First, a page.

ECHR rules not to revise its judgement on Beslan hostage taking caseWorld September 19, 19:18
Trump vows to 'totally destroy North Korea' if threatenedWorld September 19, 17:50
Russian top brass calls on US to not hamper Damascus’ fight against terrorismMilitary & Defense September 19, 17:49
Zapad-2017 exercise puts Russian army’s "nervous system" to testMilitary & Defense September 19, 17:33
Ukrainian conflict led to spike in hate speech, Russophobia — Council of EuropeWorld September 19, 17:00
Russian regions contribute scores of natural stones for memorial to Gulag victimsSociety & Culture September 19, 16:45
Warsaw police hunting vandals who desecrated Soviet military cemeteryWorld September 19, 16:39
Donbass truce first step towards lifting anti-Russian sanctions — German top diplomatWorld September 19, 16:36
Moscow court arrests man suspected of stabbing hiker to deathSociety & Culture September 19, 16:34
RIGA, March 13 (Itar-Tass) — The Administrative District Court revoked the ban of the Riga City Council on March 16 rallies organized by local anti-fascists, local media outlets report on Tuesday.
On Monday, it also revoked the ban of the City Council on a picket on the same day in memory of victims of Stalin-era repressions. On Monday, veterans of the Latvian SS division “Daugava Hawks in Latvia” (Daugavas Vanagi Latvija') also appealed to the administrative district court, trying to contest the City Council’s ban on a rally in central Riga on Friday, March 16.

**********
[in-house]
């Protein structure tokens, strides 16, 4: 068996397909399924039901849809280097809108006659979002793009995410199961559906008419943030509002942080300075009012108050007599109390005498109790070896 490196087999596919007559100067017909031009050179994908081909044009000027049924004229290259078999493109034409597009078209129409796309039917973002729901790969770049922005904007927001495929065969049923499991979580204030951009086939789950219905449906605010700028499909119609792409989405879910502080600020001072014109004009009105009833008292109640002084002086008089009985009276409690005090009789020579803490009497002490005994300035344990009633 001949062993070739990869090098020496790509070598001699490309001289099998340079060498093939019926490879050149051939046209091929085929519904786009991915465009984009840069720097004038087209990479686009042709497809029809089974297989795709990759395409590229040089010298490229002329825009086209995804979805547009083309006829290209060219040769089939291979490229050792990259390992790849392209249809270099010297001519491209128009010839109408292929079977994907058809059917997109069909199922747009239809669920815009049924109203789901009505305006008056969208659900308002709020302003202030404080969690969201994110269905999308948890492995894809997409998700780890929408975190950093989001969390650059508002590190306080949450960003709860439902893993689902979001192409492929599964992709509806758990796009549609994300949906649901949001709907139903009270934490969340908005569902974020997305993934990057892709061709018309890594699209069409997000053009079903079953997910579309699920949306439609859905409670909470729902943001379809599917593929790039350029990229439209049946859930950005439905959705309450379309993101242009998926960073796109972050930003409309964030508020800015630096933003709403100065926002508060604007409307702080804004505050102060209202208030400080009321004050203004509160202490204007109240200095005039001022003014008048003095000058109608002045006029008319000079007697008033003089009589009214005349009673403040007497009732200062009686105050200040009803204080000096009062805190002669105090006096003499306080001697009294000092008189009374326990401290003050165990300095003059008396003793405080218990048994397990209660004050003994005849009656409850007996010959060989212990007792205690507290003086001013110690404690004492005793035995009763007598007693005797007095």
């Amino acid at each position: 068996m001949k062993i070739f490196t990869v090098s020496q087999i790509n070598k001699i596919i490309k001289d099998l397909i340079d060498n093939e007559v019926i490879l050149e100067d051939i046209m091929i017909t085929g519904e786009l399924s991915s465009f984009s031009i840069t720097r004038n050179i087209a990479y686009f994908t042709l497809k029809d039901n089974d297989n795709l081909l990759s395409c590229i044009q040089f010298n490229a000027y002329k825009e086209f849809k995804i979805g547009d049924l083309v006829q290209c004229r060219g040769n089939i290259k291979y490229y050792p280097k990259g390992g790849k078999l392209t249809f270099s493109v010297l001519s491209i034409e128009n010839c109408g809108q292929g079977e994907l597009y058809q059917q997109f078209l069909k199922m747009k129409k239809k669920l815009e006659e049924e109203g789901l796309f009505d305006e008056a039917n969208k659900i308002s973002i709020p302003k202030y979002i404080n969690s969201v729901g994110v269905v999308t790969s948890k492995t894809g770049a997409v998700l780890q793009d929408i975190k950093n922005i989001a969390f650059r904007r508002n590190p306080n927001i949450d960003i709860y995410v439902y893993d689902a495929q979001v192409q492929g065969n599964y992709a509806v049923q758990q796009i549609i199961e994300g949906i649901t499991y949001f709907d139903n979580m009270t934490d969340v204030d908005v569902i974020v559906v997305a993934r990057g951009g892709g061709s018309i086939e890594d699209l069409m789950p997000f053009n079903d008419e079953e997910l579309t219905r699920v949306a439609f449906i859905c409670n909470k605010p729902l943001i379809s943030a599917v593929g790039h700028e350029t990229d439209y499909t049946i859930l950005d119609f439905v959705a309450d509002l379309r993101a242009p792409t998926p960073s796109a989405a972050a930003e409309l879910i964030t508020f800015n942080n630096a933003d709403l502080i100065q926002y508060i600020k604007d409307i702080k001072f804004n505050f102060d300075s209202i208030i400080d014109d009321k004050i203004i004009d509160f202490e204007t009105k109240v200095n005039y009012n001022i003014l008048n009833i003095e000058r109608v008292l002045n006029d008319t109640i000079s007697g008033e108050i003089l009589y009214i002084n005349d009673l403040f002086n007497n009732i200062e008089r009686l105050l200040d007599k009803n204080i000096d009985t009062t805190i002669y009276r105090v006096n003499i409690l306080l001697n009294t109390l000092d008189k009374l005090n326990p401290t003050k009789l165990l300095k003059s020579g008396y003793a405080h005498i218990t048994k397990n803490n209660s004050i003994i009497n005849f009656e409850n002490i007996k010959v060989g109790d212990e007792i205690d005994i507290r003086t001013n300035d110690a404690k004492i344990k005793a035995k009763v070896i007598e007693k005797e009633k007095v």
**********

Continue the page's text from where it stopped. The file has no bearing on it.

Earlier, in order to avoid possible provocations and unrest, the City Council banned any events on March 16, which Latvian nationalists unofficially mark as the Latvian Waffen-SS Legion anniversary day. The organization went to court trying to contest that ban.
This year, the Riga City Council has received seven requests for holding rallies on March 16. In particular, the Daugavas Vanagi traditionally filed an application for a rally, as well as two anti-Nazi societies – Autonomous Activity and Association Against Nazism.
Earlier, Latvian Interior Minister Rihards Kozlovskis said that law enforcement agencies were ready to ensure law and order and prevent possible provocations on March 16. “I don’t rule out that barriers will be once again installed (around the Statue of Liberty), but I don’t want to unveil in detail security services’ plans. I can say that they are ready for March 16,” the minister said.
“Force will be used in case of necessity,” he said. Two Latvian Waffen-SS divisions were formed by Nazis in 1943. After Latvia had withdrawn from the USSR, March 16 used to be an official memorable date for several years. However, after marches of former SS-men in central Riga had triggered an extremely negative reaction both in Russia and in the West, the decision was taken to withdraw March 16 from the list of memorable dates.